Well, well. Seems our village mayor is going to solve the homeless problem. Isn't that terrific? If his previous brilliant, cutting-edge, compassionate ideas are any indication, stay tuned for an upcoming announcement about the town's Just Buy a House You Lazy Bastards campaign.
From His Honor, as recently quoted by local media: "We are going to solve homelessness in this city while I'm mayor. Period."
That is a much more powerful political statement, for example, than, "We are going to solve homelessness in this city while I'm mayor. Semi-colon."
Of course, there is absolutely no chance that it will happen. Frankly, thinking Mayor Steve Bach will solve a great and complex societal problem is like believing our U.S. Rep. Doug Lamborn, R-OutToLunch, will, just once, not walk up to a door and yank vigorously on the handle just below the "Push" sign.
The last time Bach brought up this idea was about a year ago, proposing a grand campus of health care and emergency services for the homeless, a campus that would definitely not be located near the downtown area, a campus he dubbed Sunrise Village (motto: "The Farther East the Better").
That idea went over like a Rubik's Cube or New York Times crossword puzzle at a tea party meeting. ("Hey Bobby Ray, which way is across?") It quickly died for a host of little reasons such as:
• Our village is broke.
• Not to mention dysfunctional.
• Our City Council meetings look like a casting call for Here Comes Honey Boo Boo.
• Eighty-six percent of our village's residents believe Mother Teresa was just another "#%^&*@ liberal."
Mayor Bach's latest call for an end to homelessness was greeted by boos, cat-calls, people throwing their shoes at him and a 15-minute chant of "Bach is a nutcase." And that was just from City Council.
Seriously, people who actually work with the homeless said the mayor's proclamation that homelessness in our village will end during his term — less than 20 more months, thank you Jesus — was, well, not likely.
"We've been trying to do that for eight years," Ecumenical Social Ministries boss Carolyn McDole told the Gazette. "Solving homelessness ... if the meaning is we have no more homeless in our city, I don't know how that can be done."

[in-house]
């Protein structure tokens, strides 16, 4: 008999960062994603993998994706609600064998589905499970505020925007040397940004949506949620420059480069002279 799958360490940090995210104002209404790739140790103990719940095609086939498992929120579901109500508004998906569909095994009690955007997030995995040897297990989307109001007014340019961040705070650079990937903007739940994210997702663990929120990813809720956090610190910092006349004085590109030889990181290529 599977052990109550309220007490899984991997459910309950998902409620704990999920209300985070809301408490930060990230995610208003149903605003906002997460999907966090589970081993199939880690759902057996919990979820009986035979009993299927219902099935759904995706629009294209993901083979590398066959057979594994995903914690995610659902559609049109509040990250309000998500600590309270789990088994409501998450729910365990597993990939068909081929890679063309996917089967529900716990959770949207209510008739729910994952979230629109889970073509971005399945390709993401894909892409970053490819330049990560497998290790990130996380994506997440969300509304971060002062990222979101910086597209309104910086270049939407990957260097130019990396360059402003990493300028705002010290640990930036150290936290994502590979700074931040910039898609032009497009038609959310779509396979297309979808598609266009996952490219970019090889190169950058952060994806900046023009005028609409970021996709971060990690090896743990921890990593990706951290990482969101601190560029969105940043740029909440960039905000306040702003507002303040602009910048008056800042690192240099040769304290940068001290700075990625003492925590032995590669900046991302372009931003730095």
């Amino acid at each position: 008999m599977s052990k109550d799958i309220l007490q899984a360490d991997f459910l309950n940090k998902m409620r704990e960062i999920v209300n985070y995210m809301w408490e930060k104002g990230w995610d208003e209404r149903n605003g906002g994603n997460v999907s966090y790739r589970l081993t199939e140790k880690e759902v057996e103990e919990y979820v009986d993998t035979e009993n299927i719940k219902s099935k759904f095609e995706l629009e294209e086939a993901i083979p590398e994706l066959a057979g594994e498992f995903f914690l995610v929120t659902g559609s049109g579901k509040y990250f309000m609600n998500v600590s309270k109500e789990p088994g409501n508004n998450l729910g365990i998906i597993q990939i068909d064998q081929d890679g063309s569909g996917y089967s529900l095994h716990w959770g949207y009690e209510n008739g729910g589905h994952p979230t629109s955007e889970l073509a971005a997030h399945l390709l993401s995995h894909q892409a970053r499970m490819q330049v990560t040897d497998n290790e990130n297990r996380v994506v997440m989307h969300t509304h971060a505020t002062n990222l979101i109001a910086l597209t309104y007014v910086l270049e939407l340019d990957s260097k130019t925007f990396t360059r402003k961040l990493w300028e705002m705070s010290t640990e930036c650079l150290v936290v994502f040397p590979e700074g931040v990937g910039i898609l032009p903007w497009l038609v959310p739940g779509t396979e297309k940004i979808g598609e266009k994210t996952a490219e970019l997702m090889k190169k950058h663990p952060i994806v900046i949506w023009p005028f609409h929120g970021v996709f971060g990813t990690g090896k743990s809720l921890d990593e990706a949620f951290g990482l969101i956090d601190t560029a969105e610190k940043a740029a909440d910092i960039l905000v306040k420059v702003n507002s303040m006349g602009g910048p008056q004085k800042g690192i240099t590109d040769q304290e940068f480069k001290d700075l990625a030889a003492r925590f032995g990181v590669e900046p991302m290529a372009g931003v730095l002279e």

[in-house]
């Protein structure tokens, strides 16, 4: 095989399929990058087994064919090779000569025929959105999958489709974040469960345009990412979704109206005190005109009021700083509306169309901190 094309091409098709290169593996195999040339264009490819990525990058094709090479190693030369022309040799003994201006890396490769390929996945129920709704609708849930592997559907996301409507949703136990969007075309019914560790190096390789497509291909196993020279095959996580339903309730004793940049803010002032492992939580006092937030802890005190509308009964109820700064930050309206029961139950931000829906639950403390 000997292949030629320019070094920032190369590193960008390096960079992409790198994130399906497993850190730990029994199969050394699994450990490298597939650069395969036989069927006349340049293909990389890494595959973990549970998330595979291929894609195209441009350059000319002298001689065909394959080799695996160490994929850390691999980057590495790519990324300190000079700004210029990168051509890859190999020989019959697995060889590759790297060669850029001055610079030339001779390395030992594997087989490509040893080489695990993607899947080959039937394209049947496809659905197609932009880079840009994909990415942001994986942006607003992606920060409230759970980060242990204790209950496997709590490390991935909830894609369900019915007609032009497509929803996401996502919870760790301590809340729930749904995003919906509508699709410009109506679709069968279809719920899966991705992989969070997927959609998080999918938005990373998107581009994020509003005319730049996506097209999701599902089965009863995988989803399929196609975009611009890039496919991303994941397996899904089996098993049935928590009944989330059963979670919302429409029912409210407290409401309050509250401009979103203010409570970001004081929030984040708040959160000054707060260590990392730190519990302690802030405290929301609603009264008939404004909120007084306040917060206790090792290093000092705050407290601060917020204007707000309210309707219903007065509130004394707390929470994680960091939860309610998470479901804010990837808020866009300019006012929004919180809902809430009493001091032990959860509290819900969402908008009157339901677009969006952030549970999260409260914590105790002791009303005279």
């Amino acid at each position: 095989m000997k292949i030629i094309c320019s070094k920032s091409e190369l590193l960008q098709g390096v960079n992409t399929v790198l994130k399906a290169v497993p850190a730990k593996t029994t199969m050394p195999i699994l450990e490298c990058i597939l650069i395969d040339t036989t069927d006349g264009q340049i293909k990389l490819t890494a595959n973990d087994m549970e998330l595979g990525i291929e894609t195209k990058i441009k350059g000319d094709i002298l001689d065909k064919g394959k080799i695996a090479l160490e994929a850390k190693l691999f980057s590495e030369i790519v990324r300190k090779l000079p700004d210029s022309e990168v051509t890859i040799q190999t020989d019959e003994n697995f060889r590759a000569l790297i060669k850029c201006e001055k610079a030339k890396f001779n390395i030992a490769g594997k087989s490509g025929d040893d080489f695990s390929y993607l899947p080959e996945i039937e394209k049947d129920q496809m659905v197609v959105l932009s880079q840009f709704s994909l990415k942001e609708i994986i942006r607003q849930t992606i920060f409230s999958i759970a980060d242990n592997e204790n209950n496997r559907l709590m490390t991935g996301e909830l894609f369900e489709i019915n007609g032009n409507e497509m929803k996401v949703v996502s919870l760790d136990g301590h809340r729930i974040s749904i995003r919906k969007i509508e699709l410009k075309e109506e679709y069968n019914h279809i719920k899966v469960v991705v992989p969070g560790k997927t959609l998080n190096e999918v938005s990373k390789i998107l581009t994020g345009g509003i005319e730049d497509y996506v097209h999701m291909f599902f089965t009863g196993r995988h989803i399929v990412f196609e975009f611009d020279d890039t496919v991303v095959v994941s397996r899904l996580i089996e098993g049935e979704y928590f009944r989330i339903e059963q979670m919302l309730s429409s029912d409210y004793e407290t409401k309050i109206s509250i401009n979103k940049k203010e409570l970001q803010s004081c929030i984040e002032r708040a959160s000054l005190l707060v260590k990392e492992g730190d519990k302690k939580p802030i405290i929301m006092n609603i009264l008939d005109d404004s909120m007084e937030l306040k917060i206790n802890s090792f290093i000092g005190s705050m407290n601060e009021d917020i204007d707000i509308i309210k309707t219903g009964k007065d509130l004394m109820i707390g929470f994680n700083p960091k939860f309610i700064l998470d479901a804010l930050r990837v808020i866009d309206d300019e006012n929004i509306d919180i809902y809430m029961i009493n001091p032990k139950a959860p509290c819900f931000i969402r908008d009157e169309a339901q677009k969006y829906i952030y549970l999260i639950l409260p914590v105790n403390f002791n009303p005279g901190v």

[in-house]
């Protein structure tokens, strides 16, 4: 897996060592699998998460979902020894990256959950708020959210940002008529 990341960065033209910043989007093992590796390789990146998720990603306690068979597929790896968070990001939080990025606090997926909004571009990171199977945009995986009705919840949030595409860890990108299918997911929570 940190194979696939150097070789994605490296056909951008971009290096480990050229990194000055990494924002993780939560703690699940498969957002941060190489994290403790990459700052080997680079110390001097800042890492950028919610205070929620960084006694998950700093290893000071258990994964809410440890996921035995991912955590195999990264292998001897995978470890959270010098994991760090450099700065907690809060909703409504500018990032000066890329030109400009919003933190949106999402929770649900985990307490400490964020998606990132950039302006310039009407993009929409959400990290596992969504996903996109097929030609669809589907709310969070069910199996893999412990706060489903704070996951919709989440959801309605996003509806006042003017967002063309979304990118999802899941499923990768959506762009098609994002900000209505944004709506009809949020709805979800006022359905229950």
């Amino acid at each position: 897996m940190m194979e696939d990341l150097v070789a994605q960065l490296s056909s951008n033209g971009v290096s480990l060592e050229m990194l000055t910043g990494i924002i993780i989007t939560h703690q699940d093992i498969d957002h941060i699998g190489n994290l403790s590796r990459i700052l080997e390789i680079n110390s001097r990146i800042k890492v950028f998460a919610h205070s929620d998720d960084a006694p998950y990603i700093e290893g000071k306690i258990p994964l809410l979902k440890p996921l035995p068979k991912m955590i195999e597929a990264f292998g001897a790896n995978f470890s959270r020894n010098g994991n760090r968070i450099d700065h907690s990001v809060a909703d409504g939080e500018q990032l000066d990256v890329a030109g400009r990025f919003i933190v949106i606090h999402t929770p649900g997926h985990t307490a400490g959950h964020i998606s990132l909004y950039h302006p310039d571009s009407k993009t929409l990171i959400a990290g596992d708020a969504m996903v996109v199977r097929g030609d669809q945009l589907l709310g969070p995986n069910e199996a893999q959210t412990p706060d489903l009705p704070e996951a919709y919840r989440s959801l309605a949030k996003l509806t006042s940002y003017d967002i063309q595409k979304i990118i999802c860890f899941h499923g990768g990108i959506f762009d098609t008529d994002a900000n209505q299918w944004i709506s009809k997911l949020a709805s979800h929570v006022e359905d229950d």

Speaking of the Denver-billionaire-owned local daily newspaper — whose editorial board members have sores on their lips from years of kissing the mayor's rump — the Gazette folks thought so little of the plan that they nearly rose from their usual kneeling position behind the mayor, writing that "leaders in the homeless outreach community" were "deeply skeptical" such a plan could ever work. You know, if the mayor actually had a plan, instead of just his usual awkward, ill-prepared sound bite.
Following the Gazette's "criticism" of Bach, his office began backpedaling. From the G: "Through a spokesman ... the mayor softened his statement. Instead of solving homelessness by the end of his term, he called for a 'definitive, coordinated plan' with service providers for addressing it."
And this: "... Bach declined to offer a specific new plan to address the issue — rather, vowing an announcement by the beginning of 2014."
On a related note, I hereby call for a definitive, coordinated plan to not elect another bag-of-wind, do-nothing mayor.
Anyway, insiders in the Bach administration say that when his newest plan falls apart, Bach will be ready to announce solutions to other problems.
In Project Where the Hell Is the Other Shoe? an out-of-town consulting firm is hired to end the common and heartbreaking sight of one lonely sneaker resting in the emergency lane of Interstate 25.
And Bach's Operation Sock Escape will try to end the problem of this foot garment getting out of the dryer. Preliminary studies conducted in the Lamborn household indicate the sock wads itself up and clings to the inside rear-end area of Doug's boxer shorts.
Which would explain that odd little walk.
Rich Tosches (email@example.com) also writes a Sunday column in the Denver Post.